- What should be on the agenda? What should not be on the agenda?
- How would a more balanced Atlantic fit in global affairs?
Is the United States Still Interested in the Atlantic?
The United States and Europe comprise more than 50 percent of the world’s economic output. They have the strongest militaries on the planet. Democracy is the chosen form of government for the more than 800 million people living in North America and Europe. However, domestic economic and political issues have forced both the United States and Europe to look inward. Political squabbling and jabbing has increased on both sides of the Atlantic and threatens the decades of political goodwill and cooperation at the government and public level.
The recent war in Iraq, the ongoing war in Afghanistan, the military mission in Libya, and the lack of support for a mission in Syria have demonstrated some strains in the relationship. The United States and Europe have exhibited different beliefs on how issues of international security should be handled as well as how burdens, economic and military, should be shared. During the past year, the Obama administration has announced its plans to rebalance its force structure in Asia in order to address security and economic concerns there while at the same time reducing force structure in Europe.
World economic growth trends have rising powers such as India, Brazil, and China growing at phenomenal rates over the next decade. Latin America, Africa, Southeast Asia, and the Middle East are seen as attractive markets for companies to invest in and relocate manufacturing facilities to. As a result, countries in these regions are demanding more say in global affairs and are spending more resources to engage with each other at the political and economic levels.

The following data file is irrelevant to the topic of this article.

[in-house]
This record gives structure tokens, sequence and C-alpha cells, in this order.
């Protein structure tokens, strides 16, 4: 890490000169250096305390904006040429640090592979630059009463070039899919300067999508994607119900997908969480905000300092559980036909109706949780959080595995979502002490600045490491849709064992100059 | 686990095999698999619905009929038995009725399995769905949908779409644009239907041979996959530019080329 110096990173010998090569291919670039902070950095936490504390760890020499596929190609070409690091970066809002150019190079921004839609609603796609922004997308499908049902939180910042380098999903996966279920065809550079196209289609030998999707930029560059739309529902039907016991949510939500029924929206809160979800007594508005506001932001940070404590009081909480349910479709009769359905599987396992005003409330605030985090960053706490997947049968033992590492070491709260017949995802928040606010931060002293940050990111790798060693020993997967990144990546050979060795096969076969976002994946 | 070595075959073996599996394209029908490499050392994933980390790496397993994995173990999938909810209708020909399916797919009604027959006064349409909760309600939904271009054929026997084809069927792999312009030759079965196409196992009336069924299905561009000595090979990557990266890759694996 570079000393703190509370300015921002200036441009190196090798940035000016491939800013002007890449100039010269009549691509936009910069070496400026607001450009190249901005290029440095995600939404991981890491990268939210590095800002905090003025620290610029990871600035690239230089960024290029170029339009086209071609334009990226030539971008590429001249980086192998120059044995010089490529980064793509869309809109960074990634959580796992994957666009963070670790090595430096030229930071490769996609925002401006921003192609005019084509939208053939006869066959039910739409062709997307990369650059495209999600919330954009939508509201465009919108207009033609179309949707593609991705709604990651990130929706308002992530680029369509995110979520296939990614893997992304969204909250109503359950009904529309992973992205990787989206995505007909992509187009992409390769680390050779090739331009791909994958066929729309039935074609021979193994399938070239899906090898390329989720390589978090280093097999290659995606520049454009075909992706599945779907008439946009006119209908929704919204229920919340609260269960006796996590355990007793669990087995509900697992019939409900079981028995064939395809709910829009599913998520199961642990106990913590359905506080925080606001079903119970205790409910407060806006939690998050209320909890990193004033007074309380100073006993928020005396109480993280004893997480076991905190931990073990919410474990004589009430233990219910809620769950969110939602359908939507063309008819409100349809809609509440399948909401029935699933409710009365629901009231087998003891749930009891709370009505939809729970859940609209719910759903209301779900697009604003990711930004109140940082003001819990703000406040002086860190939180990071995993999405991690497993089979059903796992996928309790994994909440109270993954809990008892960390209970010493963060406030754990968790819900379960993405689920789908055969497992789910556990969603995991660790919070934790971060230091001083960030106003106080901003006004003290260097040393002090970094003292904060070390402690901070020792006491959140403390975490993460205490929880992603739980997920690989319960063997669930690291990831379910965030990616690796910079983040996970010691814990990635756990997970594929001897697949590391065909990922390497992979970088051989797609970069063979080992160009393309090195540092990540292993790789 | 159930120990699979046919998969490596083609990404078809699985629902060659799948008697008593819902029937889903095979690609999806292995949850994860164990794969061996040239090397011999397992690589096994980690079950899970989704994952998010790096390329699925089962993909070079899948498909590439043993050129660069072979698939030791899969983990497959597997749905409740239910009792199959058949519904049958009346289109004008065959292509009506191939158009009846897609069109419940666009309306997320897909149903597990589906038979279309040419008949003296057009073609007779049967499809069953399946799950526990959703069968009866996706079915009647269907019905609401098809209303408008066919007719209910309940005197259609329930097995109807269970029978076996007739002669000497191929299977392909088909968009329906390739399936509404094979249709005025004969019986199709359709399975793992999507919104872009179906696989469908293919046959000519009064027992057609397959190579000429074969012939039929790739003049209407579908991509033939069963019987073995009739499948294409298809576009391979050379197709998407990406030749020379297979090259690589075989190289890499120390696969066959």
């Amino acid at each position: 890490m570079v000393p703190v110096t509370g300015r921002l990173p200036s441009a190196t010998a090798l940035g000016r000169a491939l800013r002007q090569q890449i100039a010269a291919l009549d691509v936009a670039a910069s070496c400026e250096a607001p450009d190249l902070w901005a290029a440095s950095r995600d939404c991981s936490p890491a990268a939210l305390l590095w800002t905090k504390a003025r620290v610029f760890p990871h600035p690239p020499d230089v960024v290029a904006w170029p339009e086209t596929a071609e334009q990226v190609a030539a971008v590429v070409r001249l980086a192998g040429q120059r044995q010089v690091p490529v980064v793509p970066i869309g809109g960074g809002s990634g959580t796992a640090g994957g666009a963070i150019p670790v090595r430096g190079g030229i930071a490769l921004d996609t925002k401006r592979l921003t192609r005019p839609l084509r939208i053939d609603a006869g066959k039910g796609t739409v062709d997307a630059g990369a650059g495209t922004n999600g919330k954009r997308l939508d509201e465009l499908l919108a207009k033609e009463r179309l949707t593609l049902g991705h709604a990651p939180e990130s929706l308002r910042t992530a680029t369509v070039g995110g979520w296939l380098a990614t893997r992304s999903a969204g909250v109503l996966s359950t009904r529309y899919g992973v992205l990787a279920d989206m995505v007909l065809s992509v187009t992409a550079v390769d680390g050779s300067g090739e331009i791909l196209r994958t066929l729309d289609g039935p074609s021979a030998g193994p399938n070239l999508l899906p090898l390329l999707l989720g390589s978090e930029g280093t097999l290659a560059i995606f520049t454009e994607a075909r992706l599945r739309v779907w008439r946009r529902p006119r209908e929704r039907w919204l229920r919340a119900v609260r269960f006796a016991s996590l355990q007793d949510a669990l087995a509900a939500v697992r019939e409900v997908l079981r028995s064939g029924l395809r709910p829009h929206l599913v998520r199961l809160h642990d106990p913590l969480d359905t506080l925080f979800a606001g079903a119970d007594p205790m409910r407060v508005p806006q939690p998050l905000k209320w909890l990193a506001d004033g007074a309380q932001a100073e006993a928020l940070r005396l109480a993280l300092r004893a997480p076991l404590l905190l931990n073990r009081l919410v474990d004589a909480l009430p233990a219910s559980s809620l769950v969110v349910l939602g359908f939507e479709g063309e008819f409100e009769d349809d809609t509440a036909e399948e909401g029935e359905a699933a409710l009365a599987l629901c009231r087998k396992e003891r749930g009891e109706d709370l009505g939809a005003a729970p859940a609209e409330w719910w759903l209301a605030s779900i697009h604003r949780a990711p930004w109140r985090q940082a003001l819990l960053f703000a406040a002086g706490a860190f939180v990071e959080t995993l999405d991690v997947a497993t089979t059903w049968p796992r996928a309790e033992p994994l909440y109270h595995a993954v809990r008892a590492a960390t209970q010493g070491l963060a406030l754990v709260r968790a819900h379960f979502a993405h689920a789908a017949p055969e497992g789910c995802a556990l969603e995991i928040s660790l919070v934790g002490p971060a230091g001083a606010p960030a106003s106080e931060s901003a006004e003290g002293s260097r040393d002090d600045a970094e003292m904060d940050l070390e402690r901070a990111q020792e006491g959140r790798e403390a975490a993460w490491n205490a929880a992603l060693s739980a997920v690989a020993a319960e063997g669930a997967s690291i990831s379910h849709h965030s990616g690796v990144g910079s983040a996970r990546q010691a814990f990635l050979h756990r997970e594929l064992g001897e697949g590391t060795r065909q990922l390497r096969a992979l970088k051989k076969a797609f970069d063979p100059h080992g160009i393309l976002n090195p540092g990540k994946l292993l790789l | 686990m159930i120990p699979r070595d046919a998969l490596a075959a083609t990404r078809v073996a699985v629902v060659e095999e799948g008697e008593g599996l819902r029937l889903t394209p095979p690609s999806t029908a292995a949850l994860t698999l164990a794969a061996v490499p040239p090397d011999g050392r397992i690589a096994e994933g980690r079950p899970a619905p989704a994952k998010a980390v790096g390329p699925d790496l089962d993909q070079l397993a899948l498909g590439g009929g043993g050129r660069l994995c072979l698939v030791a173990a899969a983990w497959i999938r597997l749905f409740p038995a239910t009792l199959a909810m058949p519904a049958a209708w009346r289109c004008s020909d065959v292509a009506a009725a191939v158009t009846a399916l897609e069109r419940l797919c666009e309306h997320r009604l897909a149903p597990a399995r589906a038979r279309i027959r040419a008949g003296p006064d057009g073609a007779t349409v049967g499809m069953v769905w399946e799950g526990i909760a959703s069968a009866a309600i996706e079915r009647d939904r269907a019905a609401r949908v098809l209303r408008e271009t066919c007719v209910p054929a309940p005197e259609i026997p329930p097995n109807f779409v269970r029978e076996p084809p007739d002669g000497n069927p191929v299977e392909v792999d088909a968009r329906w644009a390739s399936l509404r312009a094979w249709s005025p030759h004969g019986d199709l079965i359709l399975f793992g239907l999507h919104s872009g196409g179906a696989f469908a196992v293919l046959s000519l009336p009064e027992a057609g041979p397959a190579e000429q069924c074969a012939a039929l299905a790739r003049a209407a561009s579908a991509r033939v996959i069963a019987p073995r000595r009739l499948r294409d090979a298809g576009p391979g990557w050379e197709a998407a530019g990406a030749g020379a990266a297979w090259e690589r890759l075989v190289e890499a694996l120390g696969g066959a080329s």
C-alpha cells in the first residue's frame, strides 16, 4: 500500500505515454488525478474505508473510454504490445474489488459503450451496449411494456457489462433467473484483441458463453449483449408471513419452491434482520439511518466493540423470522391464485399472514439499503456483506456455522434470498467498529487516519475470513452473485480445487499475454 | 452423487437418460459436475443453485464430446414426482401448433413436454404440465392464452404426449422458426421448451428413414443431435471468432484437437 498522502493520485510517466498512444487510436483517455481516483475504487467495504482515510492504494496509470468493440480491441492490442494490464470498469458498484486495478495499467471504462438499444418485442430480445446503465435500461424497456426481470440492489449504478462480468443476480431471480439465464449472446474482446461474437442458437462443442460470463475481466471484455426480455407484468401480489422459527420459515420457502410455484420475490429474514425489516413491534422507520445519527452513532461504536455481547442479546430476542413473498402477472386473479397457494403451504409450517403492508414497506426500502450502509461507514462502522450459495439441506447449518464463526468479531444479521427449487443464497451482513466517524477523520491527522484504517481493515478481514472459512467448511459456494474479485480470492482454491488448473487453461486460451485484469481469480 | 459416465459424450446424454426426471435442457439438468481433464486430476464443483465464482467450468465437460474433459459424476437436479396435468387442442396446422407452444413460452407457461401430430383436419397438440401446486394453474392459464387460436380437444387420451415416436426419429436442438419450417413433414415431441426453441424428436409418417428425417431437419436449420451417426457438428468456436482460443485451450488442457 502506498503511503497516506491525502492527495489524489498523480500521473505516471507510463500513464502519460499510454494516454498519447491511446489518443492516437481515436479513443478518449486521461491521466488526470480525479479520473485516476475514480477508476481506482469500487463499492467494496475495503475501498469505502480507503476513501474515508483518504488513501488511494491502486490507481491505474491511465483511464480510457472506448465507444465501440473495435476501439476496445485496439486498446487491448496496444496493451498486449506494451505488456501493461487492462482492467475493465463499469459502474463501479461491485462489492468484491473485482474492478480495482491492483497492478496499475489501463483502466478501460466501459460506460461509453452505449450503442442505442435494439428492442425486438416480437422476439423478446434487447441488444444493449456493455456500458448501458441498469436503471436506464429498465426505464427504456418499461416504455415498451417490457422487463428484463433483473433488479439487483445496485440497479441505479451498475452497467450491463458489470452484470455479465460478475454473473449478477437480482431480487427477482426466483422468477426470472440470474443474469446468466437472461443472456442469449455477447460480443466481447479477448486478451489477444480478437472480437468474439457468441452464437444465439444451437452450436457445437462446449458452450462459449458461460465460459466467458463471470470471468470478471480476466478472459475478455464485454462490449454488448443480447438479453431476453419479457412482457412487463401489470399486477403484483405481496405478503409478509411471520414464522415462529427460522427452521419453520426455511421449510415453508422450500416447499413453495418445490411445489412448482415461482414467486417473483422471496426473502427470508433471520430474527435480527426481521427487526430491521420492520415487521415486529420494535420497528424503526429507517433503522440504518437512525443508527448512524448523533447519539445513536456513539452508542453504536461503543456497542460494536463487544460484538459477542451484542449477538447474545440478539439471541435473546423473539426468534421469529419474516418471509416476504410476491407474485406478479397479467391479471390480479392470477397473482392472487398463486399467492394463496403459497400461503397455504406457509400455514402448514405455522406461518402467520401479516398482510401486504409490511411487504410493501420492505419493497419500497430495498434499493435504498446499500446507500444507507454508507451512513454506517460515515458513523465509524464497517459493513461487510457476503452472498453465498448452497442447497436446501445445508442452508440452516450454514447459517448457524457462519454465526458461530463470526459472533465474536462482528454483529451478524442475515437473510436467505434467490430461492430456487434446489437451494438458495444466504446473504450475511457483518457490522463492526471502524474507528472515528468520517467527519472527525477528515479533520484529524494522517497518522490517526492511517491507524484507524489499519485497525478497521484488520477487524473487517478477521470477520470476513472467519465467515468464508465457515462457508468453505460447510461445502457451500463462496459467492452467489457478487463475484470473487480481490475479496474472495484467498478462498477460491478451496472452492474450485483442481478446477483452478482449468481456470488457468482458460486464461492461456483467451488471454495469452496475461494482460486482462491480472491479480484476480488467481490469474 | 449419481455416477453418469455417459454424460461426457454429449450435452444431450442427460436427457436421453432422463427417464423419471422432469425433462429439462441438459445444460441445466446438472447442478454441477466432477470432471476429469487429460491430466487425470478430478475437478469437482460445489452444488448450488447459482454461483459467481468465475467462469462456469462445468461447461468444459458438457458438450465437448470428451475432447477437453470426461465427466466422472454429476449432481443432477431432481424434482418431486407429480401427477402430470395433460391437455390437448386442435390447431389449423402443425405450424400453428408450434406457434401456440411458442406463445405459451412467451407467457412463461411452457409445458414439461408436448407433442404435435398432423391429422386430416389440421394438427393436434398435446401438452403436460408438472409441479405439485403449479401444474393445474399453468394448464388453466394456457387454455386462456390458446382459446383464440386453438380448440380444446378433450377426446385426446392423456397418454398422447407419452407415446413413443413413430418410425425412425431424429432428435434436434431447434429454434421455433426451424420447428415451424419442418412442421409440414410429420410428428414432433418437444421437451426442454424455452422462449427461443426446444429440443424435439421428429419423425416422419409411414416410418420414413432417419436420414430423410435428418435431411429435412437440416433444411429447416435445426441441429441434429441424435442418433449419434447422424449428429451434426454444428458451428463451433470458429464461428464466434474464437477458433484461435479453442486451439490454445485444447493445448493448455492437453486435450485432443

With all the dynamism in the world and the challenges the United States and Europe face at home, is the United States still interested in the Atlantic?
- How is the United States’ “pivot” to Asia received in Europe?
- What must Europe do to adjust to the United States reducing its foreign policy emphasis on the continent?
- How successful has the “pivot” been for the United States?
- Have African and Latin American countries noticed a change in the United States’ attention? How has the Asian “pivot” affected them?
The Rise of Brazil
For many, Brazil has finally “arrived” on the international scene. Impressive growth, important energy discoveries, an agricultural and raw materials boom, the emergence of a middle-class society, an unchallenged position of influence in South America, and a relatively benign foreign and security policy environment have all contributed to Brazil’s rise. With few arguments, Brazil has a new stature as the most promising of the BRIC (Brazil, Russia, India, and China) nations.
The recent slow-down in economic growth and continued social policy challenges suggest that Brazil’s developmental trajectory may not be smooth and may depend critically on global conditions. If Brazil’s rise is structural, this will have important implications for the region and for Brazil’s international partners. Brasilia and Brazilian institutions are also likely to demand a new and more active posture on the world stage.
- How durable and significant is Brazil’s rise?
- What are the key drivers? What are the risks? What are the opportunities?
- How will Brazil’s successes, or travails, influence the country’s international strategy? How will others react?
- Will Brazil be interested in a new approach to the Atlantic?